Long story short, for the last 3 weeks, Ruby has been sitting on half a dozen eggs and I’ve been getting more and more excited with every passing day. A few days before the big day, I candled them all and all 6 were a go. Yesterday, one hatched and I was giddy.

Based on the dates, two more were meant to hatch today, so I spent today alternately hanging out in the coop and forcibly removing myself from the coop so Ruby could have some space. As the day chugged along, I watched with delight as more chicks appeared. At one point, I hoisted up Ruby and spotted a third, still-wet hatchling out of a white egg (another of PeeWee’s), as well as a pip in one of Ruby’s own brown eggs–after which, I’d made myself quit poking around under Ruby for fear I’d get her upset and make her squash an egg.  By the end of the day, I’d spotted all 3 little gray chicks from PeeWee’s white eggs scampering around the nest, including the aforementioned hatchling, now almost dry, and alert and eager-looking. I was over the moon. When it got dark, I let the other chickens back in to roost and locked everyone in for the night.

A few hours later, I returned to the coop to turn on the sleep sound machine (which helps keep the rooster from echoing distant crows he hears in the middle of the night or wee hours of the morning), and found Ruby huddled with a chick near the door. Assuming she’d hopped out of the nest after it and stayed with it, I went to the nest box, planning to relocate them all to a crate on the floor. I found a dead not-quite-ready-to-hatch chick and its smashed shell, and one  intact egg, but no chicks. I looked under Ruby and it was just the one, with no dead chicks, no evidence of a dust-up or any chick remains anywhere in the coop. When I realized all but one of the chicks was gone, and I had no idea what had done it, I freaked out and decided to bring her and the chick and the last egg inside and put them in a kennel and try to figure out what happened in the morning.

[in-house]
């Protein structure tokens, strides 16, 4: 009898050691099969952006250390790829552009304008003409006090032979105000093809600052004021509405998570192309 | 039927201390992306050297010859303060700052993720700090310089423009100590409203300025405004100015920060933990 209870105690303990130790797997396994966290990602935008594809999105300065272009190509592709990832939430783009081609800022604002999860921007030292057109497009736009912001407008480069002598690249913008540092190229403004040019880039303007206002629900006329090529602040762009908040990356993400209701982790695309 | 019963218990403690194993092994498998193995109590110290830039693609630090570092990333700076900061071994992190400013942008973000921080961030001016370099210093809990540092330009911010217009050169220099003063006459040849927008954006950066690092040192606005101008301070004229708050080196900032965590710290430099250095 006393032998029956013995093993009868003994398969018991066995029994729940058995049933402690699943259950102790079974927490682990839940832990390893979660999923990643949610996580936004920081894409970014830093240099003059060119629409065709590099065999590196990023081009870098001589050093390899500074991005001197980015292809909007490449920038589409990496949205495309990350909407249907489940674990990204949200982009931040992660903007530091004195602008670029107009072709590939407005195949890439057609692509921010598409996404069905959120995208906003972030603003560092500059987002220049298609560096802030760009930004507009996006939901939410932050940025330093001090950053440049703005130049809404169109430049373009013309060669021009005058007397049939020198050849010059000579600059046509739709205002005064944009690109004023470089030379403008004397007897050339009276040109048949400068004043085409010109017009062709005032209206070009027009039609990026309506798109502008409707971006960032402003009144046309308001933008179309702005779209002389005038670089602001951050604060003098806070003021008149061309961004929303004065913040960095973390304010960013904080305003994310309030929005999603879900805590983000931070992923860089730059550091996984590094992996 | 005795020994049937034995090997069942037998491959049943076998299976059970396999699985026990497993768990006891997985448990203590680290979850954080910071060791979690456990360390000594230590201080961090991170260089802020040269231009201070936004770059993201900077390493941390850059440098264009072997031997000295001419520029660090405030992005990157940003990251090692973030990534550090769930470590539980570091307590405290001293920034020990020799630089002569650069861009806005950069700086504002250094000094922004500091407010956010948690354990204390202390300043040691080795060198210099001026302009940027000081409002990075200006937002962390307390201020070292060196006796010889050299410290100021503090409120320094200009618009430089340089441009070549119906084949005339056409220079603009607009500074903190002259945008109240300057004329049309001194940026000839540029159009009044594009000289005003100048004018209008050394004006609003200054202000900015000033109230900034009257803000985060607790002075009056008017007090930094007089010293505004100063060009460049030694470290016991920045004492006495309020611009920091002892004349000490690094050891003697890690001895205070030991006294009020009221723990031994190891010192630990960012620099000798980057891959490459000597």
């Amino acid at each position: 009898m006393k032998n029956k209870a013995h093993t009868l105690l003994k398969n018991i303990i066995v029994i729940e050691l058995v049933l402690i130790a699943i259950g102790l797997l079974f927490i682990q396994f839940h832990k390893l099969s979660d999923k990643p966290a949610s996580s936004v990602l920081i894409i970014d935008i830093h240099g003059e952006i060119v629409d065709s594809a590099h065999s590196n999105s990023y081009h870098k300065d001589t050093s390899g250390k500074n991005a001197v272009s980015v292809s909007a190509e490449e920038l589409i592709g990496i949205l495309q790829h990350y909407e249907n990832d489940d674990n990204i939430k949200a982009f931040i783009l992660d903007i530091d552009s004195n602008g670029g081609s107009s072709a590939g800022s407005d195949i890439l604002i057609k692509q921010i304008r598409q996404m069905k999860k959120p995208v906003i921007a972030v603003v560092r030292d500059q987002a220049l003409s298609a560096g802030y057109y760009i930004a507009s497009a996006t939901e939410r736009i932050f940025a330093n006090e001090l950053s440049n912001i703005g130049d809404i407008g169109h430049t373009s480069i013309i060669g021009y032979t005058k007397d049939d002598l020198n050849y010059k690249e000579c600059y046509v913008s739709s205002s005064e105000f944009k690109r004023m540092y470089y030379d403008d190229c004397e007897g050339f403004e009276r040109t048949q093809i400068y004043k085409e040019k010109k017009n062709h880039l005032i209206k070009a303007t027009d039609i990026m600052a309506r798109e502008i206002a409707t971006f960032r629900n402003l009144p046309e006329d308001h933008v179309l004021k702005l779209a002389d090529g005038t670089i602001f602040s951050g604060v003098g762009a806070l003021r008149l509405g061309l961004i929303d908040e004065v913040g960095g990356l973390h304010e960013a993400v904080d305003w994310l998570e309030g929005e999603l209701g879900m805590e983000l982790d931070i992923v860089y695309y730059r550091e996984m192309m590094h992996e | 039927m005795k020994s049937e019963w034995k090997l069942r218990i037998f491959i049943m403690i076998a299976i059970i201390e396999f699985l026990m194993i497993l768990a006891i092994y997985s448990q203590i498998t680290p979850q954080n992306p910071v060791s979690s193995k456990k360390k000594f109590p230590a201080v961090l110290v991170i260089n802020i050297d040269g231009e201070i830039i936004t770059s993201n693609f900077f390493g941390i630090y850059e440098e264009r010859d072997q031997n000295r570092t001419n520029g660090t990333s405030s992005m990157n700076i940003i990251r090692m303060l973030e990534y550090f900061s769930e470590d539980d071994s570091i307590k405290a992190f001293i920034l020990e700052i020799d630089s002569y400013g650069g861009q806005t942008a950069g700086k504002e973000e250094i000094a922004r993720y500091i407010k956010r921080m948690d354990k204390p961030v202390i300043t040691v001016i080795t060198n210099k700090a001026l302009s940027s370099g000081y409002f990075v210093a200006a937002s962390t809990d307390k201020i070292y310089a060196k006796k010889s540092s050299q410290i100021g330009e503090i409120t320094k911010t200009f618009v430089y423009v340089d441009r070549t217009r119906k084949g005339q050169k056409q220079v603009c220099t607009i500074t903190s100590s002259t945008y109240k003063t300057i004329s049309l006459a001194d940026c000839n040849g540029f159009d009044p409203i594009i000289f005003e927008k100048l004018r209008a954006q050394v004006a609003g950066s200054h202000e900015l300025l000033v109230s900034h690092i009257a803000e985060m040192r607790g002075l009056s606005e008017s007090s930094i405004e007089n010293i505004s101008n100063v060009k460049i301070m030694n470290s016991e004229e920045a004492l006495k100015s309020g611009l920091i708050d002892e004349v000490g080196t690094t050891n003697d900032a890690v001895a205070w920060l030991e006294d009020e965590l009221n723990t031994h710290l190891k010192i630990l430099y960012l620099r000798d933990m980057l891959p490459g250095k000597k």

She was fine when I first brought her into the bathroom (it’s got a heavy self-closing door the cats can’t open). But, probably because I was in a distress instead of the usual calm I keep around her, something had just eaten 3 of her chicks and now I was bothering her, too, she started going bananas rushing all over the place, and trampled the last egg–which I would have waited to put back with her if 1) I wasn’t a fucking dipshit; and 2) I had remembered that I’d actually bought a little incubator in case of emergency (though the “emergency” I’d imagined was her getting bored of setting before she finished those 2 late eggs, not all the chicks disappearing in the middle of the night and one of the eggs getting trampled). I was worried she’d trample the chick, too, so I scooped up the egg, turned off the light, and left her alone to settle.

Later I moved her into the kennel (I’d left her just in the nest box with the chick so as not to further agitate her) and split without checking to make sure the chick was okay, not wanting to cause her any further stress.

Then I spent an hour (and by an hour, I mean 2 hours, because Internet Time) online trying to find if there were any local places I could get day old chicks, mainly because it was breaking my heart and I was projecting on to her.